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‘Pharoah effect' largely debunked as Triple Crown business figures dip
The 2016 Triple Crown is now in the books, with a different horse winning each of the three legs of the series. Business results from the races affirmed what the industry already knew – that a Triple Crown try is great news for the third leg, the Belmont Stakes. But another dubious theory – that American Pharoah’s Triple Crown win last year, which ended a 37-year drought, would provide a boost to the series this year – did not pan out, with little evidence that racing benefited significantly from what was undeniably the most positive coverage of racing in two decades.
The only race in the series to post handle gains was the second leg, the Preakness Stakes at Pimlico in Baltimore, where betting was up 16.2 percent over a relatively unattractive betting race last year. Betting on the Kentucky Derby at Churchill Downs in Kentucky was down 9.7 percent, in large part because of a meltdown of one of the country’s largest account-wagering providers, TVG, an hour before the race. Betting on the Belmont in New York, without the lure of a Triple Crown try, was down 37 percent, along the lines of expectations.
While handle figures are a suitable gauge of the interest of horseplayers (who are influenced by a legion of betting-related factors apart from the composition of the fields), television ratings are a better, if limited, gauge of the interest in the races shown by the wider public. On those measures, there was nothing to indicate that American Pharoah’s win had a lingering impact on racing’s popularity.
The television rating for this year’s Derby, perennially one of the most highly rated sporting events of the year, was down 14 percent despite the favorite, Nyquist, being undefeated and the previous year’s champion 2-year-old colt, a record better than that of American Pharoah going into last year’s Derby. Share, a measure of the percentage of televisions in use at the time tuned into a broadcast, was down 12.5 percent.
Curiously, the Preakness rating was up 7 percent over last year, but the share was identical. This year’s Preakness was won by the Derby runner-up, Exaggerator, putting an end to a Triple Crown bid this year and shattering any of the overblown expectations that Nyquist would emerge as a superhorse just one year after American Pharoah electrified the racing world with a dominant win in the sloppy Preakness.
While betting on the Belmont and the overnight rating for the broadcast this year dropped precipitously from last year, the declines were not out of line for any running of the race in which a Triple Crown is not on the line. Betting on the race itself this year was $52.2 million, according to charts, nearly identical to betting on the race in 2013, the last time a Triple Crown was not possible.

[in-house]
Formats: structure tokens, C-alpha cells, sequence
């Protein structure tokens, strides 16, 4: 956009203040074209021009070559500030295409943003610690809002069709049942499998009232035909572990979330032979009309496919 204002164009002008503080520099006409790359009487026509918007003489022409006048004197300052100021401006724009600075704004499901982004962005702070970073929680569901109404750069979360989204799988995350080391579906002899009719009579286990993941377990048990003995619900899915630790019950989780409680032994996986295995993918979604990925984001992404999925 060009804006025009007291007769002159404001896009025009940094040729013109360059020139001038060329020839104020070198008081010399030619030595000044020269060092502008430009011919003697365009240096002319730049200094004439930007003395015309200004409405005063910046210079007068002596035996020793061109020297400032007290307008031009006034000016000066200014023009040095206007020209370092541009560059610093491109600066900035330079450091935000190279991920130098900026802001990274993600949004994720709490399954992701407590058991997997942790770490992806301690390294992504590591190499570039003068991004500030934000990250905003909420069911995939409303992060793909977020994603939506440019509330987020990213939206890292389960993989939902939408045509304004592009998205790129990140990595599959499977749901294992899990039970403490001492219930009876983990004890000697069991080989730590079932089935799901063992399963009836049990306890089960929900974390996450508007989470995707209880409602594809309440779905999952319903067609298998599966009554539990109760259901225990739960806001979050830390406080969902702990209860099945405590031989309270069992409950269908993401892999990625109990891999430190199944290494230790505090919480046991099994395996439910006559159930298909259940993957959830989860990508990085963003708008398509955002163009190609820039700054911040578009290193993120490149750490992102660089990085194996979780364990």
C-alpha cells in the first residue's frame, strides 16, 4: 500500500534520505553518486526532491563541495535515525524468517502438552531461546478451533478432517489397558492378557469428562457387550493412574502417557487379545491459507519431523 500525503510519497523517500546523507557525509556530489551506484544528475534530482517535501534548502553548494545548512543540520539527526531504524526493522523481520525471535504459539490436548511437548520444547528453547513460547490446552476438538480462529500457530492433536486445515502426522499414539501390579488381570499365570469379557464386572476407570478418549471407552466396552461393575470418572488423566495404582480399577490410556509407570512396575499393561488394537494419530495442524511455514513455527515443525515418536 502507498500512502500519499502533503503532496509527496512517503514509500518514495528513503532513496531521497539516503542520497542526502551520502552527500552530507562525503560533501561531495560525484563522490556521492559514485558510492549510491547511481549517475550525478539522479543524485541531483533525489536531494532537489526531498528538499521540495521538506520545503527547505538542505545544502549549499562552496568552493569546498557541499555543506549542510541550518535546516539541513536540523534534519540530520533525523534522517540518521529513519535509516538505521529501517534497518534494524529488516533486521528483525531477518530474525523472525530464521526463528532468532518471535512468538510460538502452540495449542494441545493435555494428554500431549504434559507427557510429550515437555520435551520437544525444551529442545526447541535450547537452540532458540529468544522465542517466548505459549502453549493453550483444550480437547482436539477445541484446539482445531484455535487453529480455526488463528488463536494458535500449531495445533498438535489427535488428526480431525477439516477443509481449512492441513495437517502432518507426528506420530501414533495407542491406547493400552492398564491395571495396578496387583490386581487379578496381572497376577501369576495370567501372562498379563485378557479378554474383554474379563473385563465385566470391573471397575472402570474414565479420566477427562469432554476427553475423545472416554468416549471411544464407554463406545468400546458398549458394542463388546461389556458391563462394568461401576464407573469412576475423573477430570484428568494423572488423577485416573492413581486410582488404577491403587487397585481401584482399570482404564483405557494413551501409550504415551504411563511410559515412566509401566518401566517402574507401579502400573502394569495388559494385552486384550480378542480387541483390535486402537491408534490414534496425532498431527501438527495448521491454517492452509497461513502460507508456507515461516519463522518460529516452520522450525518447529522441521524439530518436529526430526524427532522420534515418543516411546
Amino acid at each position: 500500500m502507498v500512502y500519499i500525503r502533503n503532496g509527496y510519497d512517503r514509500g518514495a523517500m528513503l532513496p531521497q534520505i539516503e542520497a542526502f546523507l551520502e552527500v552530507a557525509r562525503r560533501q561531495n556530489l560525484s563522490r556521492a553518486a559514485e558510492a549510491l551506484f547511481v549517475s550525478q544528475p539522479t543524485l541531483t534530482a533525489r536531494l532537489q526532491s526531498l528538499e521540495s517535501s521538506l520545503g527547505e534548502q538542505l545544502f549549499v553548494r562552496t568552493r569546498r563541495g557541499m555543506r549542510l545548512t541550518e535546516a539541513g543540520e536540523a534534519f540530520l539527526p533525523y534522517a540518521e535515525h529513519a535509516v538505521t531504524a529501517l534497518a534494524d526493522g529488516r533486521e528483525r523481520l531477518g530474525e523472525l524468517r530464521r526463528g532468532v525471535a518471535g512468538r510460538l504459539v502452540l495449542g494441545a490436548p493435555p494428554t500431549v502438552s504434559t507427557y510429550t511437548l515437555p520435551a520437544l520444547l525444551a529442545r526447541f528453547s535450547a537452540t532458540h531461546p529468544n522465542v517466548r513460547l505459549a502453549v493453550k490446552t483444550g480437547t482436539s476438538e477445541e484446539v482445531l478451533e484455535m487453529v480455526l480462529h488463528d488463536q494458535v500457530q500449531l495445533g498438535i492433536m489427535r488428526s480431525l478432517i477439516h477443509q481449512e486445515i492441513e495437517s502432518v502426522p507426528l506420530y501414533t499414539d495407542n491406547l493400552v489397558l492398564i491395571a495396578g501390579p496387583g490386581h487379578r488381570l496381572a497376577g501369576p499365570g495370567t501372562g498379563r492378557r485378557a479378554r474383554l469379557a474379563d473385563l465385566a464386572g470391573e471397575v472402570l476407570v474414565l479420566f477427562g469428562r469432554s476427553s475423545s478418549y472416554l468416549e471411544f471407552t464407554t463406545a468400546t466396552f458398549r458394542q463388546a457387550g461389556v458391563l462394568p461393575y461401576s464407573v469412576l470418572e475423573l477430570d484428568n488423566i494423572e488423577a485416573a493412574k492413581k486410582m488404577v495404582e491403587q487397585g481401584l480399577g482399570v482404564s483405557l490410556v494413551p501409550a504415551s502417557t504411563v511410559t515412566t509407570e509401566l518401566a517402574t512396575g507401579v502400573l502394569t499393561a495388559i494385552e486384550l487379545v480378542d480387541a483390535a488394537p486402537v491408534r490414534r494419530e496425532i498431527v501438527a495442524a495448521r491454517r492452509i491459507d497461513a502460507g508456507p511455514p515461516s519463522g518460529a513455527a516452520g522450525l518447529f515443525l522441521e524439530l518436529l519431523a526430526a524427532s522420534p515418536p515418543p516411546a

There was some good news in the betting numbers for the New York Racing Association, the operator of Belmont Park. Total handle on the 13-race card this year, which was revamped in 2014 to include many of Belmont’s most prestigious spring and summer races, was $99.9 million, up 12.6 percent from 2013. Still, that figure was down 26.5 percent from last year and down 33.6 percent from the record set in 2014.
Interestingly, the theory that American Pharoah’s Triple Crown campaign was a boon to racing was weakened even before he crossed the finish line in the Belmont Stakes last year. The record for betting on the Belmont Stakes was set in 2014, when California Chrome attempted to win the Triple Crown; betting on American Pharoah’s Belmont was down 10.5 percent from that figure. The record set in 2014 for betting on the entire Belmont Stakes card was never threatened either last year, with total wagering on the 13-race card last year down 9.7 percent.
Supporters of the theory that American Pharoah’s 2015 Horse of the Year campaign would reinvigorate racing this year were not dissuaded by the decline in the Belmont numbers. The real gain, the supporters said, would show up later in the year, after the Triple Crown had been won, as those positive feelings engendered by American Pharoah rippled throughout the larger culture.
That support was validated when the overnight rating for American Pharoah’s Breeders’ Cup Classic last year was up 46 percent from the rating for the race in 2014. The rating was the highest for the race since 2010, when Zenyatta, the most popular horse in racing until American Pharoah appeared, made her career finale.